Gabriela Ortiz's rhythmically driven musical language embraces folk music and jazz, and has been championed by orchestras around the world. Part of a profile series throughout March—Women’s History Month—in which we explore the lives, music, and inspirations of extraordinary composers from around the world.
Gabriela Ortiz’s musical journey began at home—her parents were founding members of the famous Mexican folk music ensemble ‘Los Folkloristas,’ and young Gabriela grew up listening to a wide range of music—from salsa music to Mahler and Beethoven symphonies—and surrounded by musical giants, such as Chilean folk singer Víctor Jara. Her mother, a pianist, encouraged her to learn piano, and she remembers encountering Bartók's Mikrokosmos at age 13: She felt an instant connection to its sense of complex rhythm and harmony, and its embrace of folk music, which eventually made her want to become a composer herself.
Ortiz trained at the National Conservatory of Music with composer Mario Lavista, himself a student of the great Mexican composer Carlos Chávez. Ortiz feels this musical lineage and legacy strongly in her music. She later moved to London to study at The Guildhall School of Music and Drama and The City University in London. While there, she became exposed to the world of European experimental music and electronics, and cites this as an important period of development: “Composers need to get out of their comfort zone. You need to take risks to learn about yourself.”
It became clear to her though that she didn’t fit into the European aesthetic, and that her path led in a different direction. “I realized that I came from a totally different continent and sound world, and that I had different models that I could choose from. Sometimes you have to go abroad to discover the value of where you came from.”
Upon returning to Mexico, Ortiz discovered a greatly changed country that had become very Americanized in a short span of time; in parallel, while visiting her brother in Los Angeles, she noticed how Mexican the city felt. The rapid globalization deeply affected her approach to composition, and revealed the diminishing importance of borders in music, society, and culture.
Ortiz’s first opportunity to work with a major international ensemble was with the Kronos Quartet, for whom she wrote her celebrated quartet Altar de Muertos. Part of her series of “musical altar” pieces, this was a landmark work in her career that wove together Latin American culture in a European framework.
Her first opera, Únicamente la verdad, written with her brother, video artist Rubén Ortiz Torres, was created over the course of eight years and completed in 2008. An opera about immigration, borders, and drug smuggling, Únicamente had to overcome strong resistance, but eventually was presented at Indiana University and Long Beach Opera. Creating this opera was a crucial step for Ortiz in exploring important social and cultural issues through her music.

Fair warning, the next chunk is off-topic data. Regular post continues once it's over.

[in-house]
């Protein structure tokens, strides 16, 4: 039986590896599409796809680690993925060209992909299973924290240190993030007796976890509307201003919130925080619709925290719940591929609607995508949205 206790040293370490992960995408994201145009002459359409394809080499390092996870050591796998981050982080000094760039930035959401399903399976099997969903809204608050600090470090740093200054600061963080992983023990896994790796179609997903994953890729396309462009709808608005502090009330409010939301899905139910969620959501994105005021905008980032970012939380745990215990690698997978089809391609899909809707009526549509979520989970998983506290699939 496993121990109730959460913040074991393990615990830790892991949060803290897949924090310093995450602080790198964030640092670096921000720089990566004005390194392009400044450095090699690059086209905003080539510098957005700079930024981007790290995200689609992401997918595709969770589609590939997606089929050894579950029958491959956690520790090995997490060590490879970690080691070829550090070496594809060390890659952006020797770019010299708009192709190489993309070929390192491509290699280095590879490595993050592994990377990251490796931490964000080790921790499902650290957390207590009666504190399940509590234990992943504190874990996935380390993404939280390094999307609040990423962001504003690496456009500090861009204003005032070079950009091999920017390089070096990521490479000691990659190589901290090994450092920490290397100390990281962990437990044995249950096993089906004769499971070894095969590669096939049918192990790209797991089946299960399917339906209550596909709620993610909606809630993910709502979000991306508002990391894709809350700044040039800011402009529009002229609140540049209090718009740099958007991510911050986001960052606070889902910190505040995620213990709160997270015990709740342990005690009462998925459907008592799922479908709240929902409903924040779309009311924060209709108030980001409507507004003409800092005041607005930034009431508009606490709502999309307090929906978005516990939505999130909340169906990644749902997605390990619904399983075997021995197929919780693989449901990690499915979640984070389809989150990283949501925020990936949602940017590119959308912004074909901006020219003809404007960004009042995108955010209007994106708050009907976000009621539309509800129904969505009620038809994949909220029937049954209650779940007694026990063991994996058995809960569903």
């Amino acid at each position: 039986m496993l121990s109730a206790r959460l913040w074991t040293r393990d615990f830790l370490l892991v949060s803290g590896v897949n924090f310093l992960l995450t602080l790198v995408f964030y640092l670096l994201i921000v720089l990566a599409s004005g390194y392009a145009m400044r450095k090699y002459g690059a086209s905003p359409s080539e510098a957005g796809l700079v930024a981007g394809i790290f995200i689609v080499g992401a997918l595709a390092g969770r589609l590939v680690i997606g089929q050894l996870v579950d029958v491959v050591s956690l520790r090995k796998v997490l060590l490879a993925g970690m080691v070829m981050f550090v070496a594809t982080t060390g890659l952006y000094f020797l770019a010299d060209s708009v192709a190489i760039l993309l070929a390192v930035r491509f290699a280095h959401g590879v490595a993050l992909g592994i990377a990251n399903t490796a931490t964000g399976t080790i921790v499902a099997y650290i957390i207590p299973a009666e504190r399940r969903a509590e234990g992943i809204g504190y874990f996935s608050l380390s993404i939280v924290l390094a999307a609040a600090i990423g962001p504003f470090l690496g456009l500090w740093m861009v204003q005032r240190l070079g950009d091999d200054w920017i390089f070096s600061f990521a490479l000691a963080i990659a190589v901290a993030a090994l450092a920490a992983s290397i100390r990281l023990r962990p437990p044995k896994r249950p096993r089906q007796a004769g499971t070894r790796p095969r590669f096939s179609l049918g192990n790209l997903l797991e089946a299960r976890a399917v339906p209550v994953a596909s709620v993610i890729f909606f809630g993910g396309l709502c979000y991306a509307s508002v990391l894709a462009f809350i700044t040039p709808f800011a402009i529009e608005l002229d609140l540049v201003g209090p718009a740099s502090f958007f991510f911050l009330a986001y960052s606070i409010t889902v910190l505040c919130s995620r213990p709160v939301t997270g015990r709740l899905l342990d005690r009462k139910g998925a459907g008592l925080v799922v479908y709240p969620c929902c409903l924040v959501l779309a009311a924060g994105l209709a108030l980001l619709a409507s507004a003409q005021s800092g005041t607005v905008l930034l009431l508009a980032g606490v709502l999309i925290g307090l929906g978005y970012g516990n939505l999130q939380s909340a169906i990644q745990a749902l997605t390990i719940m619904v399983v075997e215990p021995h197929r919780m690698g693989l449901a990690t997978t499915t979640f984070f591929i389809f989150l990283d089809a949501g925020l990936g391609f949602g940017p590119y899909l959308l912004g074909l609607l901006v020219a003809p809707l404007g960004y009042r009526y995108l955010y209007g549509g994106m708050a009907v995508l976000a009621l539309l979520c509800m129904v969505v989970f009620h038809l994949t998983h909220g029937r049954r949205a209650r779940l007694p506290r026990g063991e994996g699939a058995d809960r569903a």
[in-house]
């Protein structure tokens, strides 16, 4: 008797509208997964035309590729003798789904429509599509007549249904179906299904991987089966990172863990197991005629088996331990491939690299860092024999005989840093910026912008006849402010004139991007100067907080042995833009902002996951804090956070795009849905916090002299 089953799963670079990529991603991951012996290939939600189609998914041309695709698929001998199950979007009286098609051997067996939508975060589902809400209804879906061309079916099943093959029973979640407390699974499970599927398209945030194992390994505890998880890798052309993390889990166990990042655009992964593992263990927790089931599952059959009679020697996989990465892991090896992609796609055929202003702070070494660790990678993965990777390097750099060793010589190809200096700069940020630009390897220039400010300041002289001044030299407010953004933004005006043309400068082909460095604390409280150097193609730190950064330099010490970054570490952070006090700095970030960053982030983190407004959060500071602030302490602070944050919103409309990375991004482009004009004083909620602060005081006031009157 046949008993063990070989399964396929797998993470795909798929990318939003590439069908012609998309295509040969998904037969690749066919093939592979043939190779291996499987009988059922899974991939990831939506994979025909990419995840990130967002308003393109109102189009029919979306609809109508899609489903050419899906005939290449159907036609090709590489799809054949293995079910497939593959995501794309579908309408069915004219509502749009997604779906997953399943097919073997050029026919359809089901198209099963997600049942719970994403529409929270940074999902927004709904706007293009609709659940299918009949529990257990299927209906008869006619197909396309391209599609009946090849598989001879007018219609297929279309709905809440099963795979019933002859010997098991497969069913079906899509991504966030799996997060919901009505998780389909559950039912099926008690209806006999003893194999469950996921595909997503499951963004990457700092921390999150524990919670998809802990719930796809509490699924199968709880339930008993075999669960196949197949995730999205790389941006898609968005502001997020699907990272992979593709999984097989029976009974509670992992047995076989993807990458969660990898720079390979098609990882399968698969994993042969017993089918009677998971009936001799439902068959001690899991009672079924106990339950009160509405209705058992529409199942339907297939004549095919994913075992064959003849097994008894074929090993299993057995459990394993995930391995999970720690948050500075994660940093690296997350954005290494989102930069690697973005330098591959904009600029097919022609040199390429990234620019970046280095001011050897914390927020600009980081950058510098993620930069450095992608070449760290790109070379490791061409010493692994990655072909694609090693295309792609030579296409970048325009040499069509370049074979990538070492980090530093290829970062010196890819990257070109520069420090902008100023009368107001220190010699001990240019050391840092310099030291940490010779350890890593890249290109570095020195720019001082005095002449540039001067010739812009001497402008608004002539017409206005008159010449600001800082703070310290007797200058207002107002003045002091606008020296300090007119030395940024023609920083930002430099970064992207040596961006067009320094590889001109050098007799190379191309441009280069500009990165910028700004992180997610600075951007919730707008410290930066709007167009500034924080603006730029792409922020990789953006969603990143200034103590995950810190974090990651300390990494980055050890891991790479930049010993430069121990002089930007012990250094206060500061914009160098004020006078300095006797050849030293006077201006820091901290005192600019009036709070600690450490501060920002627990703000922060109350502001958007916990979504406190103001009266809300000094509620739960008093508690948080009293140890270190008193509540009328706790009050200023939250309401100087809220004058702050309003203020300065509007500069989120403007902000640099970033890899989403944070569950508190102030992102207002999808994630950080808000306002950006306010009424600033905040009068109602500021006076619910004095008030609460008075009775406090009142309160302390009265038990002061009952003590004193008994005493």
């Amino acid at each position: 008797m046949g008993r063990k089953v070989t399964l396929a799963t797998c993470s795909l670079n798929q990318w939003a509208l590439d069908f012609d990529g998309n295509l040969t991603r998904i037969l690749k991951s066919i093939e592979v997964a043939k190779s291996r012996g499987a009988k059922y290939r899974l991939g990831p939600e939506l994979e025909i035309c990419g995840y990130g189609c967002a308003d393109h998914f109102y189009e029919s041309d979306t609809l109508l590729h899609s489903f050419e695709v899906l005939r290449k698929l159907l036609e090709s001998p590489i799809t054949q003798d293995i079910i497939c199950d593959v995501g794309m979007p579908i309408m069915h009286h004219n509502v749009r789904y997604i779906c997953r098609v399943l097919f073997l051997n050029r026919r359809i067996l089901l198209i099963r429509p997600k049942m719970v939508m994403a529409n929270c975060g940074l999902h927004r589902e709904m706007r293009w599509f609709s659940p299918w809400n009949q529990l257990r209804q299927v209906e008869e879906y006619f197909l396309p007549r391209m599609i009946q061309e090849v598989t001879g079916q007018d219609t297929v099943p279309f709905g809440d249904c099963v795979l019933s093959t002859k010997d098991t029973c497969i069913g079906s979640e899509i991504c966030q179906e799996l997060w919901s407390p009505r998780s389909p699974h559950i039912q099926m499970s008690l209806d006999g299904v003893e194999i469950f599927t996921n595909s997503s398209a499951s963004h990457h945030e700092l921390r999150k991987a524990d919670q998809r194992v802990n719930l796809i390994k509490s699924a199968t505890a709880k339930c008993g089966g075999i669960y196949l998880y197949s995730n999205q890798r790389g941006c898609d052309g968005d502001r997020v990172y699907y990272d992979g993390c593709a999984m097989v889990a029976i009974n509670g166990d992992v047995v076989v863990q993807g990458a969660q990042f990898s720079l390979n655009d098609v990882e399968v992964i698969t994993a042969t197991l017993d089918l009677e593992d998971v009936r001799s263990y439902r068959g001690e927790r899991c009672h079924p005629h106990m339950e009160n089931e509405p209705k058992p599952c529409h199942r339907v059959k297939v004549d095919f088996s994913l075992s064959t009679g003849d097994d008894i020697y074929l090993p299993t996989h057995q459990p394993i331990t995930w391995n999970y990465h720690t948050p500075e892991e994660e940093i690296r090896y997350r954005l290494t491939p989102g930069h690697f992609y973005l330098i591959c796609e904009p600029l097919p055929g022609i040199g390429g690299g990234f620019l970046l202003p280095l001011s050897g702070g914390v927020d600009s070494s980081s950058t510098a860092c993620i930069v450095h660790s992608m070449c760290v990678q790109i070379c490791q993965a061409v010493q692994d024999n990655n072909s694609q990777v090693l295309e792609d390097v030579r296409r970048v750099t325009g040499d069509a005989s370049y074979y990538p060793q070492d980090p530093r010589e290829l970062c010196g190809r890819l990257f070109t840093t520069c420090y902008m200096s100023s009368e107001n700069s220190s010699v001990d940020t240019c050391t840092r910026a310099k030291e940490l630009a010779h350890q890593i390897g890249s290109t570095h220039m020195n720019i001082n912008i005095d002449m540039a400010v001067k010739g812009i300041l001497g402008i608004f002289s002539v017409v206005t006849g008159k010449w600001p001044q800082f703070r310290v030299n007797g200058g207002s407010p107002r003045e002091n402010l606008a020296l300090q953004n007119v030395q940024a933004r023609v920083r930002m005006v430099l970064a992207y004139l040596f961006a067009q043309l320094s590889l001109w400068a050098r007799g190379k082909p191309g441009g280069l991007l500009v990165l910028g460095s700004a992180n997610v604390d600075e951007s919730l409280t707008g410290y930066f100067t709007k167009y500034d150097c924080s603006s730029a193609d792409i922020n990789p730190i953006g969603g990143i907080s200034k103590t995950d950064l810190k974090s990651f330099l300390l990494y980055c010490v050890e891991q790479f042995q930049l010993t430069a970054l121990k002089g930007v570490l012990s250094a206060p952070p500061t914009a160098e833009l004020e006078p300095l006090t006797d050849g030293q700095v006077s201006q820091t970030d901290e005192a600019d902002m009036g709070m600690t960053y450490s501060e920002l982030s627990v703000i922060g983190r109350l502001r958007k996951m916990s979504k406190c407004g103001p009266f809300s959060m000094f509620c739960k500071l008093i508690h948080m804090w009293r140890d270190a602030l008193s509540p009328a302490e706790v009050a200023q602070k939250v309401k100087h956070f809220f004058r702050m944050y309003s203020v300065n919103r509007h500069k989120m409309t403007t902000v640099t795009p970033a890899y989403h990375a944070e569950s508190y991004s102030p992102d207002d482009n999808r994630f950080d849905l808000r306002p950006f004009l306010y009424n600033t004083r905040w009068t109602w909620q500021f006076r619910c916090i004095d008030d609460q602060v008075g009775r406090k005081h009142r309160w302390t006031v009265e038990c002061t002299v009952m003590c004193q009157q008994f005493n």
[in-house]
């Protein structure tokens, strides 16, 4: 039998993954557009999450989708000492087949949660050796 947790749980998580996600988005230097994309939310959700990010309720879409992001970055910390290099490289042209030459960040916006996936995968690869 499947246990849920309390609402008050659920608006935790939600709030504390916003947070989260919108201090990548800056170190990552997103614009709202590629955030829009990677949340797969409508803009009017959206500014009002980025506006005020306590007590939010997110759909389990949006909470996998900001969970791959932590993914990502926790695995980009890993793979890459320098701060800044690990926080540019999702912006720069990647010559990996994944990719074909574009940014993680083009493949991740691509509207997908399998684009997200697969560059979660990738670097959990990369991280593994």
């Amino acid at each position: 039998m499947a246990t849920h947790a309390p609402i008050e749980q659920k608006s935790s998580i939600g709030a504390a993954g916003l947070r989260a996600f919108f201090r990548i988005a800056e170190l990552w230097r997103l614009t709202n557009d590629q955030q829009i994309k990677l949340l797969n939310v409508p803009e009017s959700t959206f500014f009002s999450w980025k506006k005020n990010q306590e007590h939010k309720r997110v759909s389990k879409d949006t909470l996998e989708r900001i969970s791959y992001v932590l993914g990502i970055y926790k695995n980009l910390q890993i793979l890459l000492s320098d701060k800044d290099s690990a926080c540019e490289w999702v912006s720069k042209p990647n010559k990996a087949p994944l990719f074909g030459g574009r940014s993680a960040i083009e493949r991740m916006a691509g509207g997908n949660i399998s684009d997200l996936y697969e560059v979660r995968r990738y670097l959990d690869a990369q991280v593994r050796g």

One of the most important collaborations of Ortiz’s career has been her relationship with Gustavo Dudamel and the Los Angeles Philharmonic, who have commissioned nine works from her, including Yanga for percussion ensemble and orchestra, Kauyumari for orchestra, and Altar de Cuerda for violin and orchestra. Ortiz states, “It’s so important as a composer to hear your music so you can learn. The LA Phil embraced every idea I had. Being able to compose orchestral music and listen to these works has been essential to my career.” Music Director Gustavo Dudamel himself has stated, “Gabriela is one of the most talented composers in the world. Not only in the continent, not only in Mexico—in the world.”
1. Únicamente la verdad: Chamber opera / LISTEN
2. Altar de Muertos: for string quartet / LISTEN
3. Atlas-Pumas: for violin and marimba / LISTEN
4. Baalkah: for soprano and string quartet / LISTEN
“Rhythm is very important in my music. Pulse is extremely important.” Ortiz’s rhythmically driven musical language embraces folk music and jazz. Recent works such as Altar de Cuerda, her violin concerto that the LA Phil toured internationally with soloist Maria Duenas, show Ortiz’s imaginative use of color and timbre, ranging from ghostly reverberations from crystal glasses to full-bodied, powerful string writing. She cites Stravinsky, Bartók, and Chavez as being major influences in her work.
“It’s extremely important to be close to performers. You learn from performers.” Ortiz cites working with important percussion ensembles in Mexico, such as Tambuco Percussion Group who premiered her percussion concerto Yanga, as being instrumental to her development as a composer. Going to performers’ studios and exploring sound has been important to her composition process. Ortiz has also written extensively for flutist Alejandro Escuer, her husband.
In addition to the Los Angeles Philharmonic, Ortiz cites conductor Carlos Miguel Prieto as a major champion of her music, who frequently programs her music and commissioned Hominum, one of her major orchestral works.
Photo: Mara Arteaga
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